Witch hazel, a large deciduous shrub with forked branches and spider-like flowers, provides dazzling foliage in fall and brightly colored flowers to wintery landscapes.
This colorful plant has enjoyed a “colorful” history over the centuries. Native Americans boiled the bark and leaves of common witch hazel (Hamamelis virginiana) for medicinal purposes.
Witch hazel water was used as an astringent to reduce irritation and treat bug bites. Poultices of fresh leaves and bark were used to reduce inflammation. Witch hazel teas were used to treat dysentery, coughs and colds.
Some colonists even used the pliable crooked branches of witch hazel for “witching sticks” to search for underground water sources.
Growing witch hazel in the garden is easy as this plant is very adaptable. It grows naturally in partial or light shade but can tolerate full sun in the Northwest, and likes a moist, well-drained acid soil.
There are several species in the witch hazel family, including the Eastern North American native Hamamelis virginiana, the Chinese Hamamelis mollis, and the Japanese Hamamelis japonica.
H. virginiana is a large shrub growing to 20 feet in height. Its leaves are oval and dark green from above and paler beneath. In fall, the leaves turn yellow with rusty spots.
Typically more shrub-like than tree-like, H. japonica can grow to 12-20 feet tall and broad. Its fall foliage is dazzling in shades of red, yellow and purple.
H. mollis is typically 8-12 feet tall and wide, but can reach tree-like heights of 25 feet. Its leaves are rounder than H. virginiana or H. japonica, 3-6 inches long, dark green above with grey felted undersides. In the fall its foliage turns pure yellow.
Hamamelis x intermedia is a popular hybrid of H. japonica and H. mollis with a height and breadth somewhere in between the two. Varieties of H. x intermedia offer a wide range of flower and fall foliage colors.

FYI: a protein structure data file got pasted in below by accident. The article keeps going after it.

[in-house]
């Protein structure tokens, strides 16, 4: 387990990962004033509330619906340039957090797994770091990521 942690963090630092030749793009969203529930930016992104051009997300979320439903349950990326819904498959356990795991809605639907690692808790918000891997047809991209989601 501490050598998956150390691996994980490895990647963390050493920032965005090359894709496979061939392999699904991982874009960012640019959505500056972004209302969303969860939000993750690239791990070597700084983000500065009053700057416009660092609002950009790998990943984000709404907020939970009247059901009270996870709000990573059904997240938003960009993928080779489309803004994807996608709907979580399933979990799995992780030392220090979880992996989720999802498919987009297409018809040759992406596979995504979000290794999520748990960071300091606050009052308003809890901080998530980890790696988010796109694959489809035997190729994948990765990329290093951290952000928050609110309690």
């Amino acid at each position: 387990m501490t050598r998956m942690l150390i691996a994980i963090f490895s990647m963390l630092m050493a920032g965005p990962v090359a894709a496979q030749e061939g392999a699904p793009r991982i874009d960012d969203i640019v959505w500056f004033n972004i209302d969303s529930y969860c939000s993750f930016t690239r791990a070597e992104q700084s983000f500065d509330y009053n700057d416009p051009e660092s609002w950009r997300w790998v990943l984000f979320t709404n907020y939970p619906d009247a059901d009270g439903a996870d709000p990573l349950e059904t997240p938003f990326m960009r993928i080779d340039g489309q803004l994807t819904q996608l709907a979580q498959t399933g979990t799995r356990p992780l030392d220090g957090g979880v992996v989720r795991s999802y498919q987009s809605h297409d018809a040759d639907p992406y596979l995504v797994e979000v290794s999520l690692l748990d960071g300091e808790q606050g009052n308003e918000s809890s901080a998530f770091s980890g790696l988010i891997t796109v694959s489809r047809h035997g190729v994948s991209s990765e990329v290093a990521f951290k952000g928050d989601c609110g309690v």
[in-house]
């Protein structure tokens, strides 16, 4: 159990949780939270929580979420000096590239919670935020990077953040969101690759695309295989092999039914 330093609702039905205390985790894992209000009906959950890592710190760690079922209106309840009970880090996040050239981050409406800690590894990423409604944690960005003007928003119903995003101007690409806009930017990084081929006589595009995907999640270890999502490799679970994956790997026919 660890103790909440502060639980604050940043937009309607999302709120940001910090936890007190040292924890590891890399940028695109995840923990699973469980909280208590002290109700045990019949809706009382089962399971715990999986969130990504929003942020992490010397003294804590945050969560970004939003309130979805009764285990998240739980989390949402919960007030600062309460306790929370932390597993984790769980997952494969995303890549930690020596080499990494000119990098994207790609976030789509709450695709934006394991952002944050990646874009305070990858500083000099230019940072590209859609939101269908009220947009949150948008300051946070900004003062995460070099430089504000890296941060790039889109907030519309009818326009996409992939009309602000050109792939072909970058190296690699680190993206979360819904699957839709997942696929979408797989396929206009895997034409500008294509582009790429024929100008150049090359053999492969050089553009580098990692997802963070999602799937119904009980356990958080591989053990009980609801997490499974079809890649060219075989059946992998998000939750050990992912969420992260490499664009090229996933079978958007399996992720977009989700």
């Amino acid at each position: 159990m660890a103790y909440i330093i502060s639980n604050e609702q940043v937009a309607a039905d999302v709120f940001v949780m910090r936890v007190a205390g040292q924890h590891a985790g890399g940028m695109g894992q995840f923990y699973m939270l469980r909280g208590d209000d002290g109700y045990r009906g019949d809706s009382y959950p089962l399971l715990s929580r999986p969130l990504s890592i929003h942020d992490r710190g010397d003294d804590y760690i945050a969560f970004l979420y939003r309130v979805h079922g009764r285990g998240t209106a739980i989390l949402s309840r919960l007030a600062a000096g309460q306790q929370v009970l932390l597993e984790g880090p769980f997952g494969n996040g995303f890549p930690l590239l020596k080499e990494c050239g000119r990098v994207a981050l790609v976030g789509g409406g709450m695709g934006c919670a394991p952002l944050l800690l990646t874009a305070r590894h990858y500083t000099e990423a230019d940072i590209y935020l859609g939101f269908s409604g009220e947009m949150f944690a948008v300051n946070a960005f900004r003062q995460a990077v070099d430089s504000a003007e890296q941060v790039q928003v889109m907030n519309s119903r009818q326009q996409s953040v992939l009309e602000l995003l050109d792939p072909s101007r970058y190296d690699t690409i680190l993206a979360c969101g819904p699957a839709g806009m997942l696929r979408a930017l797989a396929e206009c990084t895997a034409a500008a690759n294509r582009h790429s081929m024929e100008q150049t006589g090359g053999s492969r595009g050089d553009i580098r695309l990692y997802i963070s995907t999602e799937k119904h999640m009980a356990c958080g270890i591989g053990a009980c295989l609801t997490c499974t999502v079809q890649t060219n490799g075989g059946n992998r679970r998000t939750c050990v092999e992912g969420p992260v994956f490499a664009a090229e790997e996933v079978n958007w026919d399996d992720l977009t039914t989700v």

Popular varieties include ‘Jelena’ (orange), ‘Diane’ (red to copper-red), ‘Orange Beauty’ (orange, yellow-orange), ‘Primavera’ (yellow), ‘Ruby Glow’ (red-orange) and ‘Arnold’s Promise’ (yellow). Visit your local nursery to find which varieties are available locally.
H. x intermedia is often grafted, so suckers growing beneath the graft should be removed. All other pruning should be limited to removing broken, diseased or poorly placed branches and those occasional flowering stems taken for bouquets.
In addition to planting witch hazel directly into the landscape, it can be successfully grown in a large container right outside your front door or on a deck where it is in full view.
As with most plants grown in containers, witch hazel will be smaller in size when grown in a container than when it is grown directly in the landscape.
Wherever you plant your witch hazel, consider adding outdoor lighting around your witch hazel to show off its color and to emphasize its crooked branching.
Wherever you choose to locate your witch hazel, its bright fall foliage and spidery winter flowers are sure to attract attention and add personality to your landscape.
Judy English is a WSU-certified WSU Clallam County Master Gardener.